Clicks and Mortar: Start-ups Driving Innovation in Southeast Asian Property
There’s no doubting the growth of real estate in Southeast Asia, where both highly-developed countries like Singapore and emerging economies like Vietnam, Thailand, Malaysia, Indonesia and the Philippines all present better returns on investment for both western and eastern investors.
In its 2018 Asia Pacific Outlook, property services firm Jones Lang LaSalle forecasts Asia-Pacific transaction volumes to grow five percent, “reaching US$135 to US$140 billion, and will be largely driven by continued momentum in core markets and increased interest in the region’s developing markets.”
But beyond the region’s hot pieces of property, it’s worth noting that a sector emerging in recent years within the real estate industry is steadily gaining traction as well: proptech. A portmanteau for “property” and “technology”, proptech is largely driven by such tech trends as the digitization of services, social media, adoption of the Internet of Things (IOT) and automation, data analytics, and virtual and augmented reality.
Proptech start-ups aim to leverage such technology to improve the services property stakeholders rely on to buy, sell, rent, build or manage residential and commercial property. According to Jeremy Sheldon, JLL Asia Pacific’s Managing Director for Markets and Integrated Portfolio Services, such tech trends in the long term “will have a significant impact on corporate real estate strategy, team structures and processes. The introduction of IOT — smart systems and devices operating over a network — will drive greater transparency of real estate portfolio utilization and performance. Smart buildings will help both building owners and occupiers improve performance and save costs.”
Asia Pacific proptech is likely to pick up steam, states the same JLL report, and this adds to “the already received US$4.8 billion of the US$7.8 billion raised by global proptech start-ups from 2013 to 2017.”
Indeed, it seems the future of proptech is now. Putting a face to these disruptors, PropertyAccess lists five proptech start-ups that are making waves in the real estate industry:
Riding on the property boom in the Philippines, ZipMatch started in 2013 initially as a realty platform that offered listings and location-based search functionality. It eventually evolved by offering a more targeted means to reach potential property buyers and investors by partnering with sellers, realty companies, property developers and financial institution.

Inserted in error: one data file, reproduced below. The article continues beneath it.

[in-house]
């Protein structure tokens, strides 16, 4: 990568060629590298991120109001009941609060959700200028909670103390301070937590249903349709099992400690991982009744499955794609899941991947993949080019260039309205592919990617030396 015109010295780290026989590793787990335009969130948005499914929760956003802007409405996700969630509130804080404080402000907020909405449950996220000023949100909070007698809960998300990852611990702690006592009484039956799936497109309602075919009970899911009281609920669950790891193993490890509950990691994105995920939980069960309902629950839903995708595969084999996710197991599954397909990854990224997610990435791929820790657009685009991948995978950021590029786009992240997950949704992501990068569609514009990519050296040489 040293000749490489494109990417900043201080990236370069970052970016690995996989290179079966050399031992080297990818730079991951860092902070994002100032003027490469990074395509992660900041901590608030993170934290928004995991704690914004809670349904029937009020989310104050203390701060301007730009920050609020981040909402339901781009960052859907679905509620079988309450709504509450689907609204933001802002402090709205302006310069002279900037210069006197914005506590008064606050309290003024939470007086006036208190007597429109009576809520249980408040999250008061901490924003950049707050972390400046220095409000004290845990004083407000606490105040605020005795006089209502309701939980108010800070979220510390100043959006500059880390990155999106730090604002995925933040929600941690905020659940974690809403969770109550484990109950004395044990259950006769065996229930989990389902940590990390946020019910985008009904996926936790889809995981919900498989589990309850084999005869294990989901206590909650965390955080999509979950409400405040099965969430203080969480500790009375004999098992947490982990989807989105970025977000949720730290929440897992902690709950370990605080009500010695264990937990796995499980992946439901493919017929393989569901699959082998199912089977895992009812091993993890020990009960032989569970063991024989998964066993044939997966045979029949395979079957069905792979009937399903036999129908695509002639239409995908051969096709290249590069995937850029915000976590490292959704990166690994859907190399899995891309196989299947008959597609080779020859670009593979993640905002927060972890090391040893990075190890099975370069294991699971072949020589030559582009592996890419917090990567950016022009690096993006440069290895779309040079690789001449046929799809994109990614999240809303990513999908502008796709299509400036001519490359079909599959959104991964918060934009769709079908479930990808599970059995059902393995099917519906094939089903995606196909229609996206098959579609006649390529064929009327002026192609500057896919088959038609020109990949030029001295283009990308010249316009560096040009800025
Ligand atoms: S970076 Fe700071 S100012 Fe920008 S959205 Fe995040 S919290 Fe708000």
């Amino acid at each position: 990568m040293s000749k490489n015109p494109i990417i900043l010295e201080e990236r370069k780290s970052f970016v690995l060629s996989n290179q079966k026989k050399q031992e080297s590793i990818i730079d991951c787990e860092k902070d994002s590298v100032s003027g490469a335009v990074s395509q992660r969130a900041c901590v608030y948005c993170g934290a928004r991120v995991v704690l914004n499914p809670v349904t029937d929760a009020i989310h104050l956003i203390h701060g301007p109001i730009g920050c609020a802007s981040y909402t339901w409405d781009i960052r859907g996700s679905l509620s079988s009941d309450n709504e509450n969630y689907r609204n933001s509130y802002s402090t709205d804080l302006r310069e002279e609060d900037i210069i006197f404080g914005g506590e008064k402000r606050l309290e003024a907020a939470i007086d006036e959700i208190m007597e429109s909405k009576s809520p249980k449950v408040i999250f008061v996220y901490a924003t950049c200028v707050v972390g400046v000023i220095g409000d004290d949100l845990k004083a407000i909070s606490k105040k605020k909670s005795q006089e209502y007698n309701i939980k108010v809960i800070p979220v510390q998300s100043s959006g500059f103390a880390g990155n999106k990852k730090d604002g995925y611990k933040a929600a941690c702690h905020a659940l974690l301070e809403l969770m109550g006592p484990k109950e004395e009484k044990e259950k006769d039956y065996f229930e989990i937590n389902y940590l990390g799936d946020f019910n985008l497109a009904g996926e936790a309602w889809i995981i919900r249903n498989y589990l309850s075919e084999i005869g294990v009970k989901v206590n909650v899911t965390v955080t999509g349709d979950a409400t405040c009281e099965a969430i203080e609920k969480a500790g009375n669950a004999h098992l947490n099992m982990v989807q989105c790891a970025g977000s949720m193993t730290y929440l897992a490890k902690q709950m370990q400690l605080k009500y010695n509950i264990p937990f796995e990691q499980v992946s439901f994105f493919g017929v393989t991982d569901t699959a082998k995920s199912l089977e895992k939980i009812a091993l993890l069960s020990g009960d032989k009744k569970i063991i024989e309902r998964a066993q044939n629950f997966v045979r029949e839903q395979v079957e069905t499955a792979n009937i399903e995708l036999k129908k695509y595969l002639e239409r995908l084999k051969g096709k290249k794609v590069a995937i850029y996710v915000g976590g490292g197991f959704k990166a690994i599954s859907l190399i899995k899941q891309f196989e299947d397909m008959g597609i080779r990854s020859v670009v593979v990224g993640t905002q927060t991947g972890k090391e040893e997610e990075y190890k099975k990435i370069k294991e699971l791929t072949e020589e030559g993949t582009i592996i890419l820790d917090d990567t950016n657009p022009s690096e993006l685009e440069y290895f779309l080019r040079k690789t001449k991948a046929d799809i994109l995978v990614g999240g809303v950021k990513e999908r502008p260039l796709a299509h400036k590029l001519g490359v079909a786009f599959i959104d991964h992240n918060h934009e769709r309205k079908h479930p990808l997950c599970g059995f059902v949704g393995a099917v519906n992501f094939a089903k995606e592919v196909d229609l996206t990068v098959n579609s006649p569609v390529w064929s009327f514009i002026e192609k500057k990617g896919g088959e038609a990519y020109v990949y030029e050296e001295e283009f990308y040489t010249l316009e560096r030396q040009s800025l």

Today, the platform which targets the B2B market uses data-driven technologies to match buyers and sellers, and offers immersive and curated virtual experiences to customers, giving buyers a better idea of the properties listed on the platform even before they make an actual visit.
ZipMatch is now a US$3.1 million company, with capital infused by Kickstart Ventures, a VC subsidiary of Globe Telecom; Silicon Valley-based Monk’s Hill Ventures; and Google Launchpad Accelerator.
An online real estate marketplace focused exclusively on emerging markets, Lamudi traces its beginnings back to 2013 when it was launched by German firm Rocket Internet.
The year that followed saw the company aggressively expanding its operations in Asia and Latin America. Today, Lamudi is available in more than 30 countries, including the Philippines and Indonesia.
It’s no secret that the office property sector in Asia Pacific is on an upward trajectory.
One particular start-up bullish about its prospects in Asia is WeWork, a New York based co-working platform founded in 2010, which announced it is allocating US$500 million in capital for its Asia-Pacific business.
After launching in Singapore last January, WeWork is targeting to expand into four more countries in Southeast Asia, with Indonesia coming in next, and Thailand, Malaysia and the Philippines set before year end.
While not yet present in Southeast Asia, India-based start-up Snaptrude is an architect and designer’s best friend. The platform enables users to take a snapshot of any hand-drawn floor plan, which it will then convert into a 3D mockup without the need for an expensive CAD application and CAD skills.
Snaptrude also features a database of materials and labor prices, and then automatically computes for costings based on the estimated materials needed for a real estate project, thus taking the guesswork out of the construction business. It’s particularly helpful for first-time homeowners, as it enables them to see if a contractor is overcharging.
The company is also dabbling into virtual reality technology—it provides support for VR headgear, thus enabling users to go through a virtual tour of their planned property before it is built.
One of the region’s leading real estate portals serving 12 million users a month, Property Guru traces its roots back in 2006 when founders Steve Melhuish and Jani Rautiainen both experienced the pains of trying to find a new home in Singapore.
Spending hours poring through available sources for property choices and up-to-date pricing information had left them feeling further from their goal. Eventually they learned of other property seekers facing the same challenges and decided to do something about it. And so began Property Guru.
The company whose unique selling proposition includes providing “relevant content, actionable insights, and world-class service” to property seekers has since expanded from Singapore to Malaysia, Indonesia, Thailand, and Vietnam. It has seen successful funding rounds in 2012 (US$49 million) and 2015 (US$129 million), and in October 2016 invested into Vietnam’s biggest real estate website Batdongsan to expand its presence in one of the fastest growing countries in the region.